Wolf River

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Section 2 is runnable above 250 cfs (3 on Cap's gauge) which for the most part is all year. At 800-1000 cfs (15-18 on Cap's gauge) some rapids become grade III for open canoes. Boy Scout Rapids is too shallow to run when Cap's gauge reads less than 5, although the rest of this run can be undertaken with some scraping at levels as low as 1. Thus, most of Section 3 always has enough water to run. At water levels of 10-15 on Cap's gauge, only experts should use open boats, as most of the rapids rate grade III because of large waves that would swamp open canoes.

River Facts - Section 2

Start of Trip:Hollister

End of Trip:Highway 64 Bridge In Langlade

Difficulty (High Water):II-III

Difficulty(Usual Summer Flow):II

Length of Trip:8 Miles

Time of Trip:4 Hours

Width of River:30-100 Feet

Gradient of Streambed:14%

Drainage Area:469 Acres

Canoeable Days Per Month:

AprMayJunJulAugSep

303130222021

Points of Interest - Section 2

Hollister —This is the take-out for Section 1 and the put-in for Section 2. There is a small grade I rock garden at this location.

Oxbow rapids —This is the first real rapids on this stretch. this is a rather long, grade II rapids, with five pitches. It is not particularly difficult.

Nine Mile rapids —A rather long, grade II rapids.

Fly Fishing Only —Most of the Wolf River is excellent trout water. In this stretch fishermen are restricted to the use of flies as bait.

Dierck's Landing —This location is also known as the Irrigation Ditch. There is as island at that point. The irrigation pump is visible from the left channel. However, the right channel is most frequently run. This is a convenient landing with limited parking available. Some of the finest rapids on the Wolf are located in the nest 25 miles downstream from here.

Cedar Rapids —This short grade II rapids is laced with granite boulders and is very typical of most rapids on this river. At a reading of 800-1000 cfs (15-18 on Cap's gauge), large waves develop in these rapids and at Sherry and Lazelere Rapids below. At this higher water level, these three rapids rata a grade III for open canoes.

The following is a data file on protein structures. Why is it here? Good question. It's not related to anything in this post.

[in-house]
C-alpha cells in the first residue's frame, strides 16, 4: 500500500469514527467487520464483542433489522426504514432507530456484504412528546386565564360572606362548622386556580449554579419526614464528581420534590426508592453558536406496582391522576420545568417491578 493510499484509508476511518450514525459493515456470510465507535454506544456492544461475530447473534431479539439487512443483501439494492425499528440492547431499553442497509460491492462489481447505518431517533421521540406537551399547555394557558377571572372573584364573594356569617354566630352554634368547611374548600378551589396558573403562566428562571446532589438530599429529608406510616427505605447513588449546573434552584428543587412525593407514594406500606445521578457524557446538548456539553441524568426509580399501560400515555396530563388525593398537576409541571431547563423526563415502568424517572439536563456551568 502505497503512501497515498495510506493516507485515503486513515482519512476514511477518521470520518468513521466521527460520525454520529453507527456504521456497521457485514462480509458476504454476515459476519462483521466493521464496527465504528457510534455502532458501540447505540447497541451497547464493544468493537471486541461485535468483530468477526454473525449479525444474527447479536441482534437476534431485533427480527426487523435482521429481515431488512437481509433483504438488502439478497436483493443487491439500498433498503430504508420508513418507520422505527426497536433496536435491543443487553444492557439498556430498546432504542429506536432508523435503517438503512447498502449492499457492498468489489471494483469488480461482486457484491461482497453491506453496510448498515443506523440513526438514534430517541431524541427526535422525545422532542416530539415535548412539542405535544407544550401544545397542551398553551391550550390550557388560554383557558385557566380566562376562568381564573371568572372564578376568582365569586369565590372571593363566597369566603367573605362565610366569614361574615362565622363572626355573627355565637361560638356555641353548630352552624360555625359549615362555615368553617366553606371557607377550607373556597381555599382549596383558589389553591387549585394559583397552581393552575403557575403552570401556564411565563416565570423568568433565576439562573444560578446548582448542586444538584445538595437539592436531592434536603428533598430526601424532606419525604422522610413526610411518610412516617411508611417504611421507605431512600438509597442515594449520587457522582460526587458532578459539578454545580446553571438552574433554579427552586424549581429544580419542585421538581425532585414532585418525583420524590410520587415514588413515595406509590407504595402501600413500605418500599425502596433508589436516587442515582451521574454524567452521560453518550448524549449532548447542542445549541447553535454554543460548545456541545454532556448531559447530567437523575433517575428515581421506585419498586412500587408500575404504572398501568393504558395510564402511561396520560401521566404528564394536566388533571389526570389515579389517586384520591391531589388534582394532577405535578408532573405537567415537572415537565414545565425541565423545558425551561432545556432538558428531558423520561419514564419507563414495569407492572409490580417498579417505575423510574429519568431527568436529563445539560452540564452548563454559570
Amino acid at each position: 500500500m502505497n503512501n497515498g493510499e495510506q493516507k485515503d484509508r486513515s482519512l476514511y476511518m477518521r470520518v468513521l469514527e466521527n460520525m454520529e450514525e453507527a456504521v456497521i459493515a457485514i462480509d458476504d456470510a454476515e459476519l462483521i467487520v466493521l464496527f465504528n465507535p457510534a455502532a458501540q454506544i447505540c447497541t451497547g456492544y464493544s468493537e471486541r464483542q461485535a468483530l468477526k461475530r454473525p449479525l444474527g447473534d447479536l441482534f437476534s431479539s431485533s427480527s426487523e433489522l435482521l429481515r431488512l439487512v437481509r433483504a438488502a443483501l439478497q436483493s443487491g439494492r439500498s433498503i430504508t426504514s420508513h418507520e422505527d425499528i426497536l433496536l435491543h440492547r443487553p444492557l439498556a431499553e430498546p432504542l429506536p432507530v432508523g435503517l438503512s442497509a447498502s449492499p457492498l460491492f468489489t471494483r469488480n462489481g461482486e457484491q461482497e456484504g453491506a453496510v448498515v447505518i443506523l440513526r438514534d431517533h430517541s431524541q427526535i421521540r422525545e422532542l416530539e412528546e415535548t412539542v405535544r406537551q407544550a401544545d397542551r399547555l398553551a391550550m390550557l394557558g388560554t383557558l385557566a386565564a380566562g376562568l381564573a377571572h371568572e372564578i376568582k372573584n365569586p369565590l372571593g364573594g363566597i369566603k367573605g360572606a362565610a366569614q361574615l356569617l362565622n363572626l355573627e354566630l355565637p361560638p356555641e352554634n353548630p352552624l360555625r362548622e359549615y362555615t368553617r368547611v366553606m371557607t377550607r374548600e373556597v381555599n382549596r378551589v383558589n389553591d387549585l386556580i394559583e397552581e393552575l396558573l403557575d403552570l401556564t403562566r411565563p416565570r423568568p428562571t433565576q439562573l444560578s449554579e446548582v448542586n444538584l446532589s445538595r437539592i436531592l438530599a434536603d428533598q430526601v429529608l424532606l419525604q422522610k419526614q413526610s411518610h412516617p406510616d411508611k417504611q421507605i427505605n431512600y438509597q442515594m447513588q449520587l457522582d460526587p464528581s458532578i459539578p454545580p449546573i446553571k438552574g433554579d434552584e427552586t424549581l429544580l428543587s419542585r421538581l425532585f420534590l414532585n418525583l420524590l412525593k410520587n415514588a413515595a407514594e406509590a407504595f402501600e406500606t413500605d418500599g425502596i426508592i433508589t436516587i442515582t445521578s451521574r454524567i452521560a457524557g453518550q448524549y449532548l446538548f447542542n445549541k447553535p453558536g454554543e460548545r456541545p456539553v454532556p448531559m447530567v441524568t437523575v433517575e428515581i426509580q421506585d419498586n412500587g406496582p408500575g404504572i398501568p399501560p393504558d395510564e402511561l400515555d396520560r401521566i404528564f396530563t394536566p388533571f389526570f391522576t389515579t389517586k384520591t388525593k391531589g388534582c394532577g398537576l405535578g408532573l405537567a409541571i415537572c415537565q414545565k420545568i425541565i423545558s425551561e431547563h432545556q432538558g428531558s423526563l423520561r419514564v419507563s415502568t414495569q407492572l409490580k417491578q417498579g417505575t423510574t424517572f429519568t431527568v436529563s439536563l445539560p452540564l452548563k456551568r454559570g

Sherry Rapids —Another long grade II rapids with lots of rocks to dodge. This rapids may rate grade III in high water.

Lazelare Rapids —A grade II rapids that is very similar to Sherry Rapids but is not as long. Its approach is signaled by a large island upstream. It may also rate grade III in high water.

Langlade —Take-out is below the Highway 64 bridge on the left bank.

River Facts - Section 3

Start of Trip:Highway 64 Bridge in Langlade

End of Trip:Menominee County Highway 64 Bridge

Difficulty (High Water):III

Difficulty (Usual Summer Flow):II

Length of Trip:14 Miles

Time of Trip:8 Hours

Width of River:20-100 Feet

Gradient of Streambed: 18%

Drainage Area:479 Acres

Points of Interest - Section 3

Langlade —The left bank downstream of the the bridge is the put-in for section 3 and the take-out for section 2. The Cap Buettner gauge is located on the left bank, several hundred yards downstream of the bridge. There is also a grade I rock garden at this location.

Crowle Rapids —This grade II rapids is located downstream of a large island and several similar ones.

Horserace Rapids —This grade II rapids is similar to Crowle Rapids.

Twenty Day Rapids —This grade II rapids is shallower than the first two on this stretch. It's a real rock garden in low water.

Boy Scout Rapids —Schneck's Landing is the optional put-in and is on the right bank about one and a half miles above Boy Scout Rapids. Raft trips often put in here. Boy Scout Rapids is also known as Gardner Dam or Garfield Rapids. This rapids begins below the first of two footbridges on the Valley Council Boy Scout Grounds. It is a long rapids with no special visibility problems, but because of its length, rescue can be difficult following and upset. This rapids rates grade II at low water and grade III at higher flow. A conoeist drowned here in 1961. Scouting is recommended.